Calendars seem like a fairly basic technology on the surface, but if it were that easy to make a good calendar program, there would presumably be more worthy alternatives to Google Calendar. It’s simple, effortlessly cross-platform, shareable, tweakable, and comes with a boatload of random helpful features and integrations, and there’s honestly no perfect clone out there. There are, however, a few that come quite close, so if you’re looking to make the switch with minimal friction, check out the Google Calendar alternatives below.
Most of these apps support gCal integration, your data is safe and will sync back to the service, allowing you to switch between these apps and Google Calendar at any time.
1. Outlook Calendar
If you’re hunting for a Google Calendar replacement, you may not be thrilled about jumping directly into the arms of Microsoft. I get it. Outlook Calendar is, however, a very solid free Google Calendar alternative. You can schedule meetings, create multiple calendars, share schedules, view multiple calendars in one, sync with Internet calendars (including Google if you make the switch), set email reminders, and generally do a lot of what you can do with Google Calendar. It comes with many integrations as well, so it’s easy to make it play nice with other services, especially Outlook Mail, which can, as with Gmail and Google Calendar, automatically generate meetings using email.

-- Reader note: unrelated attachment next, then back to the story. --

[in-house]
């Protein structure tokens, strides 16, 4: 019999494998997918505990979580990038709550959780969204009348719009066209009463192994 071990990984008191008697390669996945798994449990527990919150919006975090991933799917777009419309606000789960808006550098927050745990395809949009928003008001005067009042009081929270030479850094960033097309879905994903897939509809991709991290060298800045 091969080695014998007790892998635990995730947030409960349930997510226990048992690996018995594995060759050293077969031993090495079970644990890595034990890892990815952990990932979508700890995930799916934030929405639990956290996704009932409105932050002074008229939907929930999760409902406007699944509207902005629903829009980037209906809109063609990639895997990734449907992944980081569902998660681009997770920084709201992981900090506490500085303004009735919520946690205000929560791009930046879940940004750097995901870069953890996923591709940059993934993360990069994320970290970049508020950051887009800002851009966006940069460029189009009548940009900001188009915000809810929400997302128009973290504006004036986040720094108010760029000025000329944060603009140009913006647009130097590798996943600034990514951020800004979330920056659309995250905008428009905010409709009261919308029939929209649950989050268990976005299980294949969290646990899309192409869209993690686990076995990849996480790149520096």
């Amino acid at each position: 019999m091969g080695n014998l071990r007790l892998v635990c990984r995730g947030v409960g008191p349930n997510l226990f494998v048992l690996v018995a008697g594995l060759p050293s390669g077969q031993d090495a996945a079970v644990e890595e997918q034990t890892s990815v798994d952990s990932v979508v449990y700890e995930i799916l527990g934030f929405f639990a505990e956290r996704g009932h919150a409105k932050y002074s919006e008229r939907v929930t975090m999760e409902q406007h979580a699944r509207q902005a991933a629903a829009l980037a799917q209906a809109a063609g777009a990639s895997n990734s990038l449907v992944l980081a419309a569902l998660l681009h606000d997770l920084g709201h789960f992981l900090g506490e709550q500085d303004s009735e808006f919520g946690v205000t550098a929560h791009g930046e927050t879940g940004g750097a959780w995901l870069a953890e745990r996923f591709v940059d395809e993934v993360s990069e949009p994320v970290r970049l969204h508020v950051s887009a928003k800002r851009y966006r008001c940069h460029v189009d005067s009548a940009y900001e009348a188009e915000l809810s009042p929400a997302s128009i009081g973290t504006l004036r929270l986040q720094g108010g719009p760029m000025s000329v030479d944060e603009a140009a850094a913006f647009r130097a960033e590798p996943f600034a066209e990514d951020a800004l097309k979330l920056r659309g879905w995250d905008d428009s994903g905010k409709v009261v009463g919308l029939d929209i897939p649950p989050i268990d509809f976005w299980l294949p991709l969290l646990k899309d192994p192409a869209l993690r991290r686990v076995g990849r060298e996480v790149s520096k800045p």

The free web-based version is fairly sleek and easy to use, with a few clunky navigation exceptions. (Sharing a link to a calendar, for example, requires you to dig through a settings menu.) It’s also available as a free app for Android and iOS, integrated with the Outlook email app. It even works with Apple Watch. Desktop programs for Windows and Mac are available with a paid Office 365 plan.
2. Zoho Calendar